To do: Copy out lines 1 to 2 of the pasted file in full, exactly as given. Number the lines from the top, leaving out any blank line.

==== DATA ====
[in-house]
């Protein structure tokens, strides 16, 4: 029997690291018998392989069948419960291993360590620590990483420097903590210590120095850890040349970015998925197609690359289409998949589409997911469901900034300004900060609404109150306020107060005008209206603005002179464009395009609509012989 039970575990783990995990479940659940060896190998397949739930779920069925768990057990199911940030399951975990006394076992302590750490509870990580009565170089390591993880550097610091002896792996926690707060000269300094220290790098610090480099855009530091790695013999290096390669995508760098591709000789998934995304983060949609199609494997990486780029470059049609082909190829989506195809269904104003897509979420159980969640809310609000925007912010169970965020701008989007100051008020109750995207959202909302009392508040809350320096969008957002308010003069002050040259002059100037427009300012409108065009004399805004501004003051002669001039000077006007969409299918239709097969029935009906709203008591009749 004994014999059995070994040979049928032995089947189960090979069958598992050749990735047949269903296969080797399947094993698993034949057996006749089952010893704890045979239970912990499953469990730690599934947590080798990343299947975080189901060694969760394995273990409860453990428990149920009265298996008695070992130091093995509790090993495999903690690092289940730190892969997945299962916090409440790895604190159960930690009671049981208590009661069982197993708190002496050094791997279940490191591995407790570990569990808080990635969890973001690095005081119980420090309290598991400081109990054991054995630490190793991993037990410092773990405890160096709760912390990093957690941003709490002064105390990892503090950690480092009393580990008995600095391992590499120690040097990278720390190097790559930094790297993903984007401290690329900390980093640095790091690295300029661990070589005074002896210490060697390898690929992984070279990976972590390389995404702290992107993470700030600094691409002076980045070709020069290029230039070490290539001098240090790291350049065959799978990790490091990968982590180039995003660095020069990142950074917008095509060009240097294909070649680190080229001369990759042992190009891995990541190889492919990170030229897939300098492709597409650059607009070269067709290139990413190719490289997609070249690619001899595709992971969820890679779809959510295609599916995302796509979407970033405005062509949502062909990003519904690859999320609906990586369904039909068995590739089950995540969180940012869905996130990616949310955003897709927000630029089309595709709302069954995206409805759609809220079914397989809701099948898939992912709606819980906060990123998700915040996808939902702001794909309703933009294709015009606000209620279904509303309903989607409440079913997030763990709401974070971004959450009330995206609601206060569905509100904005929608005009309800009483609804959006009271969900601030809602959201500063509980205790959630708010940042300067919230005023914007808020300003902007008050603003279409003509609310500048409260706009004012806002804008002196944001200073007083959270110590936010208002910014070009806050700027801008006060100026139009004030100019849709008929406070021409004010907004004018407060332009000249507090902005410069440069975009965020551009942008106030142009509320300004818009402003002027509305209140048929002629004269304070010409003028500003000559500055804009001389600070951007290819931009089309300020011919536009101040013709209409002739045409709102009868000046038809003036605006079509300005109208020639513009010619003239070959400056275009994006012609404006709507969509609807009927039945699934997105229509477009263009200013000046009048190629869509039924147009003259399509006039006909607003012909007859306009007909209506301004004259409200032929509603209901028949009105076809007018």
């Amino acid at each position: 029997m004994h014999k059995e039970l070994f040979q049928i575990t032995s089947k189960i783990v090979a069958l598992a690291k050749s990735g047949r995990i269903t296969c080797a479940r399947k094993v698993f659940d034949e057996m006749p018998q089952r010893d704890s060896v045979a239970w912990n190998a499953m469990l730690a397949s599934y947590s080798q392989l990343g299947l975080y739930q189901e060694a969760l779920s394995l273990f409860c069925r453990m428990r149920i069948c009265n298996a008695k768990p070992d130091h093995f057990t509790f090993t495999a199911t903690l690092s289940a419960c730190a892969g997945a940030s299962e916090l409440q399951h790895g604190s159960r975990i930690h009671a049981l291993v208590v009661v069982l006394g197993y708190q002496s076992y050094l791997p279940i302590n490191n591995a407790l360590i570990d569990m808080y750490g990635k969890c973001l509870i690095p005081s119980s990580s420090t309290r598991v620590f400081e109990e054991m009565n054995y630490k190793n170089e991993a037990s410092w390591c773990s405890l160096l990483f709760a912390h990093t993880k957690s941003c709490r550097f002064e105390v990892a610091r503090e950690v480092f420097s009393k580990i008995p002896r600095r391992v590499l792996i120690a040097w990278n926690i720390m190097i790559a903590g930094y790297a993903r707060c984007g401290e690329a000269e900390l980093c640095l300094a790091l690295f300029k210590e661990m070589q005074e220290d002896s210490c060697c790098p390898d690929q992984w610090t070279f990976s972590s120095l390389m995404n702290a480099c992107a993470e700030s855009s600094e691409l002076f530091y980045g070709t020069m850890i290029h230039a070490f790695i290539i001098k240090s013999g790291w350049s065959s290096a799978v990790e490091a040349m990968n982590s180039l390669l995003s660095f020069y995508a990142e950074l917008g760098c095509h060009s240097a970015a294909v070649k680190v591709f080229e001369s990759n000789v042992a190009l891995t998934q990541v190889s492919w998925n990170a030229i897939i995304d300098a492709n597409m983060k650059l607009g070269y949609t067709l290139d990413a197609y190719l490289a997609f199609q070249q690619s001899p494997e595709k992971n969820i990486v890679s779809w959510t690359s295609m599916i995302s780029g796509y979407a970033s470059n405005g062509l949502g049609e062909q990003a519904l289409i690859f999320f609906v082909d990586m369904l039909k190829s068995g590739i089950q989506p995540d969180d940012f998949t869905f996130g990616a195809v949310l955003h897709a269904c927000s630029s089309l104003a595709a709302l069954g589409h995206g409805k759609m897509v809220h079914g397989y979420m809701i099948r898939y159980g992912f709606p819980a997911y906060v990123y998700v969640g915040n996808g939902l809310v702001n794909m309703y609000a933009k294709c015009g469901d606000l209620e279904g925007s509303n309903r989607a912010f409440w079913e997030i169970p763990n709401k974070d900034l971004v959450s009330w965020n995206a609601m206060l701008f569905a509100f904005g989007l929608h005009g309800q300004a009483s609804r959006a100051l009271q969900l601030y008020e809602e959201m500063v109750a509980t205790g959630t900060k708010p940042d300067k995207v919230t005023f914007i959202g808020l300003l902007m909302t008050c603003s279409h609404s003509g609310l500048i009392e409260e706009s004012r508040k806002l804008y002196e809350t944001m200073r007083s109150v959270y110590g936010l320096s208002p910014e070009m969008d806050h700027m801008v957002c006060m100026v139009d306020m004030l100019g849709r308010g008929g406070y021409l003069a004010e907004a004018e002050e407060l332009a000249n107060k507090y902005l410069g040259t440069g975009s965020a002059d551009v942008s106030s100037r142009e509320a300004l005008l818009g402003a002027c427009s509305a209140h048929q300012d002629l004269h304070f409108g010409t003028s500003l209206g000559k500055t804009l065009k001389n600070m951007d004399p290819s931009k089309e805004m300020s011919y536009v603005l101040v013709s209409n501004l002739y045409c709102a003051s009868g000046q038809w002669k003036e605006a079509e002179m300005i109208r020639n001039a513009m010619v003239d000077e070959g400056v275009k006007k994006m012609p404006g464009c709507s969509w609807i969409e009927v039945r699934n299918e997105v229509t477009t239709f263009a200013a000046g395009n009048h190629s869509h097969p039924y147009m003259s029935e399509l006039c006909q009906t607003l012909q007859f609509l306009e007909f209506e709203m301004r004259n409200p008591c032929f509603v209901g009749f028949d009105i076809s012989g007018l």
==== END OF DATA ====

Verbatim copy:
[in-house]
């Protein structure tokens, strides 16, 4: 029997690291018998392989069948419960291993360590620590990483420097903590210590120095850890040349970015998925197609690359289409998949589409997911469901900034300004900060609404109150306020107060005008209206603005002179464009395009609509012989 039970575990783990995990479940659940060896190998397949739930779920069925768990057990199911940030399951975990006394076992302590750490509870990580009565170089390591993880550097610091002896792996926690707060000269300094220290790098610090480099855009530091790695013999290096390669995508760098591709000789998934995304983060949609199609494997990486780029470059049609082909190829989506195809269904104003897509979420159980969640809310609000925007912010169970965020701008989007100051008020109750995207959202909302009392508040809350320096969008957002308010003069002050040259002059100037427009300012409108065009004399805004501004003051002669001039000077006007969409299918239709097969029935009906709203008591009749 004994014999059995070994040979049928032995089947189960090979069958598992050749990735047949269903296969080797399947094993698993034949057996006749089952010893704890045979239970912990499953469990730690599934947590080798990343299947975080189901060694969760394995273990409860453990428990149920009265298996008695070992130091093995509790090993495999903690690092289940730190892969997945299962916090409440790895604190159960930690009671049981208590009661069982197993708190002496050094791997279940490191591995407790570990569990808080990635969890973001690095005081119980420090309290598991400081109990054991054995630490190793991993037990410092773990405890160096709760912390990093957690941003709490002064105390990892503090950690480092009393580990008995600095391992590499120690040097990278720390190097790559930094790297993903984007401290690329900390980093640095790091690295300029661990070589005074002896210490060697390898690929992984070279990976972590390389995404702290992107993470700030600094691409002076980045070709020069290029230039070490290539001098240090790291350049065959799978990790490091990968982590180039995003660095020069990142950074917008095509060009240097294909070649680190080229001369990759042992190009891995990541190889492919990170030229897939300098492709597409650059607009070269067709290139990413190719490289997609070249690619001899595709992971969820890679779809959510295609599916995302796509979407970033405005062509949502062909990003519904690859999320609906990586369904039909068995590739089950995540969180940012869905996130990616949310955003897709927000630029089309595709709302069954995206409805759609809220079914397989809701099948898939992912709606819980906060990123998700915040996808939902702001794909309703933009294709015009606000209620279904509303309903989607409440079913997030763990709401974070971004959450009330995206609601206060569905509100904005929608005009309800009483609804959006009271969900601030809602959201500063509980205790959630708010940042300067919230005023914007808020300003902007008050603003279409003509609310500048409260706009004012806002804008002196944001200073007083959270110590936010208002910014070009806050700027801008006060100026139009004030100019849709008929406070021409004010907004004018407060332009000249507090902005410069440069975009965020551009942008106030142009509320300004818009402003002027509305209140048929002629004269304070010409003028500003000559500055804009001389600070951007290819931009089309300020011919536009101040013709209409002739045409709102009868000046038809003036605006079509300005109208020639513009010619003239070959400056275009994006012609404006709507969509609807009927039945699934997105229509477009263009200013000046009048190629869509039924147009003259399509006039006909607003012909007859306009007909209506301004004259409200032929509603209901028949009105076809007018």